The story opens from the bottom of a grave, as protagonist Mordy informs us that he committed suicide. Immediately thereafter we learn that he is now "living" in a kind of afterlife inhabited solely by those who have killed themselves. It's very much like the "real" world, only most people walk around scarred by the manner in which they killed themselves (for example his sidekick sports a large bullet hole in his forehead). The exception are "Juliets" -- those who used methods such as poison or ODing, that left them unmarked. In any event, 20something Mordy leads a slackerish afterlife, holding down a crummy job at a pizzeria, and going to the same bars every night and never meeting anyone he connects with. The problem is that he pines after his presumably still living ex-girlfriend, who was ostensibly the reason for his suicide.

About a third of the way into the story, he learns that she also killed herself, and so he drags his pal Uzi off on a quest to find her. They drive out into the countryside, pick up a gorgeous hitchhiker, and end up at a weird kind of kibbutzish place where people can perform little miracles. The plot gets even more surreal after that, and sort of disolves into nothing.
Read more ›
2 Comments One person found this helpful. Was this review helpful to you? Yes No Sending feedback...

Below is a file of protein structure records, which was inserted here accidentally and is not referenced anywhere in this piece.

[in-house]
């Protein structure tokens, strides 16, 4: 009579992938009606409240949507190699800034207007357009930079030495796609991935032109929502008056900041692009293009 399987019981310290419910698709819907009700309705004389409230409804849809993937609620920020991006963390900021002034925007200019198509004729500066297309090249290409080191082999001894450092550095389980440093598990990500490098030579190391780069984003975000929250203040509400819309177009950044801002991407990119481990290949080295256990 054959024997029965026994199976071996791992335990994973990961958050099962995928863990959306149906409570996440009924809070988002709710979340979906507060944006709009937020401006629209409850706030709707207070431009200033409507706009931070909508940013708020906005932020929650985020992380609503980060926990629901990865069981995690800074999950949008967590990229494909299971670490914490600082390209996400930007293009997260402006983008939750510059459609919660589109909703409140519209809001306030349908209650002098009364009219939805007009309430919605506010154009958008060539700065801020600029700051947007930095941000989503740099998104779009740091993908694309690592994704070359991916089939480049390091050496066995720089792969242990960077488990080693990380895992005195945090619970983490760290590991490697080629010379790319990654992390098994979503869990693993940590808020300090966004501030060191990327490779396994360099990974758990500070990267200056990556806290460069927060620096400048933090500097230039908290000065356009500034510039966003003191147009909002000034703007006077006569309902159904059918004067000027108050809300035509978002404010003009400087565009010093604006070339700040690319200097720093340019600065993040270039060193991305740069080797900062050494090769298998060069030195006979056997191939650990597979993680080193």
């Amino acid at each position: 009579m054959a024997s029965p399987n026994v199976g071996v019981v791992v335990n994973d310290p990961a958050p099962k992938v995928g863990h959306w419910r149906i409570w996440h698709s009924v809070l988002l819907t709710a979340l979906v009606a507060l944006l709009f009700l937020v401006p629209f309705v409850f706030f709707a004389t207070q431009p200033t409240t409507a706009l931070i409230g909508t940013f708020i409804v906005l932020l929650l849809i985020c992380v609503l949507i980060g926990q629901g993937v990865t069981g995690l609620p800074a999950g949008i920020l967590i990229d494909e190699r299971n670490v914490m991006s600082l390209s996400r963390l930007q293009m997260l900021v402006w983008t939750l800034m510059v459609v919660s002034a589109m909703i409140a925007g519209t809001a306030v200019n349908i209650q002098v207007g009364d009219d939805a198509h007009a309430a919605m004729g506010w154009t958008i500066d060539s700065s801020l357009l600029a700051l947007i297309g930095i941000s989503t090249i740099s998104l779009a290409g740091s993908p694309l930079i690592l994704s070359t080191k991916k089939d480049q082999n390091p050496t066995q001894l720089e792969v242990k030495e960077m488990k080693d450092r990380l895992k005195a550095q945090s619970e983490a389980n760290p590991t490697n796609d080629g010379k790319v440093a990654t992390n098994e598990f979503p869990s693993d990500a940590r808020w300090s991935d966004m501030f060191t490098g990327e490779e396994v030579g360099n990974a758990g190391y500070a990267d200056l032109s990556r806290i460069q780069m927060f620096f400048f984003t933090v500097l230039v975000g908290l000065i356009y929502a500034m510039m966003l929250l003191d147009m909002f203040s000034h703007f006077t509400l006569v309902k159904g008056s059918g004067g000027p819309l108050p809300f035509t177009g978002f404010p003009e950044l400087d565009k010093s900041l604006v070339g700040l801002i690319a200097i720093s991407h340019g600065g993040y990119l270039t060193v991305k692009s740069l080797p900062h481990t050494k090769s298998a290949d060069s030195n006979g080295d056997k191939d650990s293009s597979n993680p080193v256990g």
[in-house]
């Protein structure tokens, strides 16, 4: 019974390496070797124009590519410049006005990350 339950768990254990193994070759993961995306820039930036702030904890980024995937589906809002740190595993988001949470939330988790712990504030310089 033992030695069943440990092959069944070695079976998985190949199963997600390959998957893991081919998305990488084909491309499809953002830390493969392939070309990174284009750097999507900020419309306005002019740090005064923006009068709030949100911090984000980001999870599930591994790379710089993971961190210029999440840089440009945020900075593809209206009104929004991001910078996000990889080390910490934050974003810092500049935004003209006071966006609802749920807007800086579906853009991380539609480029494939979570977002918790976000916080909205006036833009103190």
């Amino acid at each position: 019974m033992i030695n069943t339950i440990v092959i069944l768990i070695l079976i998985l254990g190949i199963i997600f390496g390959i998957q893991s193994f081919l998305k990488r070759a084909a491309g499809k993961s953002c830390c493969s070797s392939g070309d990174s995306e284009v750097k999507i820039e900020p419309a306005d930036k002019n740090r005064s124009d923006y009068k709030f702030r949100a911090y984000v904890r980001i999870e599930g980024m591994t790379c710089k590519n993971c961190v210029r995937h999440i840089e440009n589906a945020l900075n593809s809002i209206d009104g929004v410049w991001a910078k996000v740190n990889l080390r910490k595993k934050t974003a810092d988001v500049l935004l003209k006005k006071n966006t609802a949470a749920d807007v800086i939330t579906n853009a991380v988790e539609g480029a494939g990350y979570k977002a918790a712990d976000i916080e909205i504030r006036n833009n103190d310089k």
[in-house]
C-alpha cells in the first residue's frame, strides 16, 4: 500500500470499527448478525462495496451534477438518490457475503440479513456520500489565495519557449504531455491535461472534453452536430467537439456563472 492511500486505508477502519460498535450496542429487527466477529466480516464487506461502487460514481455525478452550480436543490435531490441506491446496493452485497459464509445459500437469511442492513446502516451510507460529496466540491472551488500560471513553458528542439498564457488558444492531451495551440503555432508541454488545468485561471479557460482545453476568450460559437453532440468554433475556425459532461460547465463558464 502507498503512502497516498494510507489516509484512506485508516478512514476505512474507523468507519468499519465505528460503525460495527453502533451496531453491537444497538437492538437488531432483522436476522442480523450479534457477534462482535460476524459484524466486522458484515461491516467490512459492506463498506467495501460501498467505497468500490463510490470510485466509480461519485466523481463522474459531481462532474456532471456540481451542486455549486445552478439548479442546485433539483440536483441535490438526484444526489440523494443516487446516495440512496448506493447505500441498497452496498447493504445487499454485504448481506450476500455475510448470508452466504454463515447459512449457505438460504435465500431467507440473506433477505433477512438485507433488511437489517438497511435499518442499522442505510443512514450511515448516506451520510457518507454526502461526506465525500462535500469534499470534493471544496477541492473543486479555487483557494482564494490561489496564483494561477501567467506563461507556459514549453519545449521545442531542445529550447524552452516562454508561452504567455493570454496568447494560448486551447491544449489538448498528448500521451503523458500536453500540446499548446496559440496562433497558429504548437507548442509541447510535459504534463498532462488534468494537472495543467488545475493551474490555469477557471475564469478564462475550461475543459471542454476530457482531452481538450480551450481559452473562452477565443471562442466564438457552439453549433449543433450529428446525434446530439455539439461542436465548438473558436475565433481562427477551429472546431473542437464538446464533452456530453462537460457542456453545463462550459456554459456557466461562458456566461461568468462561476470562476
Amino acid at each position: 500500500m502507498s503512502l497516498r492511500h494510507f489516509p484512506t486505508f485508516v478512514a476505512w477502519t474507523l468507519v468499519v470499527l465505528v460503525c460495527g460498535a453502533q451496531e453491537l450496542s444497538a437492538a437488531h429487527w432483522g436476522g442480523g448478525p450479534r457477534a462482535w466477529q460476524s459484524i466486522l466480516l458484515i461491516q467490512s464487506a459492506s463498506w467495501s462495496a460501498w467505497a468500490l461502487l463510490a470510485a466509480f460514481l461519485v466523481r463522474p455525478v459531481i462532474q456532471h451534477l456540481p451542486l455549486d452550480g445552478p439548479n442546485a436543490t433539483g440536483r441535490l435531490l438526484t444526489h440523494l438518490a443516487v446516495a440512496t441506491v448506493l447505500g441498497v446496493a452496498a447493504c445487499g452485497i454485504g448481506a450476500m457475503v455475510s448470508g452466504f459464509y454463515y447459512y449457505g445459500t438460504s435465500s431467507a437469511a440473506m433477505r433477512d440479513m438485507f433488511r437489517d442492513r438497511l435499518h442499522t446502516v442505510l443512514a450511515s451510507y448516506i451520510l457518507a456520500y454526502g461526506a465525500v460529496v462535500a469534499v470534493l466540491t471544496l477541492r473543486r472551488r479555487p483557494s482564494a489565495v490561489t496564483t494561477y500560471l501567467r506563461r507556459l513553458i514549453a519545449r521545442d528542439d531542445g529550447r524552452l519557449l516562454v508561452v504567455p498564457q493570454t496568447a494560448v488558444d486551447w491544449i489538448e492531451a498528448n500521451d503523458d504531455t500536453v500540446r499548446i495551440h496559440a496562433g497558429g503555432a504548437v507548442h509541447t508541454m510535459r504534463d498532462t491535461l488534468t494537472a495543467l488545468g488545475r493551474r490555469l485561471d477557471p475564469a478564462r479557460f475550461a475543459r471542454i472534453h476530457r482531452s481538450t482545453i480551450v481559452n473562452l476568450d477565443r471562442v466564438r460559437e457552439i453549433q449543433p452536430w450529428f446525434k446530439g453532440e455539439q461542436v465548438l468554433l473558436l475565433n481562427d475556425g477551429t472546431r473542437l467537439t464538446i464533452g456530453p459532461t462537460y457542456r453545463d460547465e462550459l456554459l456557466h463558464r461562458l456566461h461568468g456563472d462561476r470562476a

Thank you for your feedback.
Sorry, we failed to record your vote. Please try again
Report abuse
Format: Paperback
A wondrous conceit (which I won't give away) exquisitely realised in black, white and silver (and dazzlingly translated by Miriam Shlesinger); judging by my predecessor's 3 stars this doesn't work for everyone, but to me this is a thrilling human drama that also resonates with metaphysical depth (that sounds so poncey, but -); the vividness of the language ('grody' for grotty - love it!), the ingenuity and tightness of the plot (as a Keret agnostic, I'm wondering if this has improved on the original?), the many pictorial felicities (more please, Asaf Hanuka) and a search for truth that I don't think has been better articulated in comics since Mr Natural. Puts me in mind of that one-off movie Memento (tho that lacked the 'metaphysical depth', natch!), even down to its structural inconsistencies, which add to its tension, complexity and psychological depth. Yep, this is us, and whoever said life would be simple?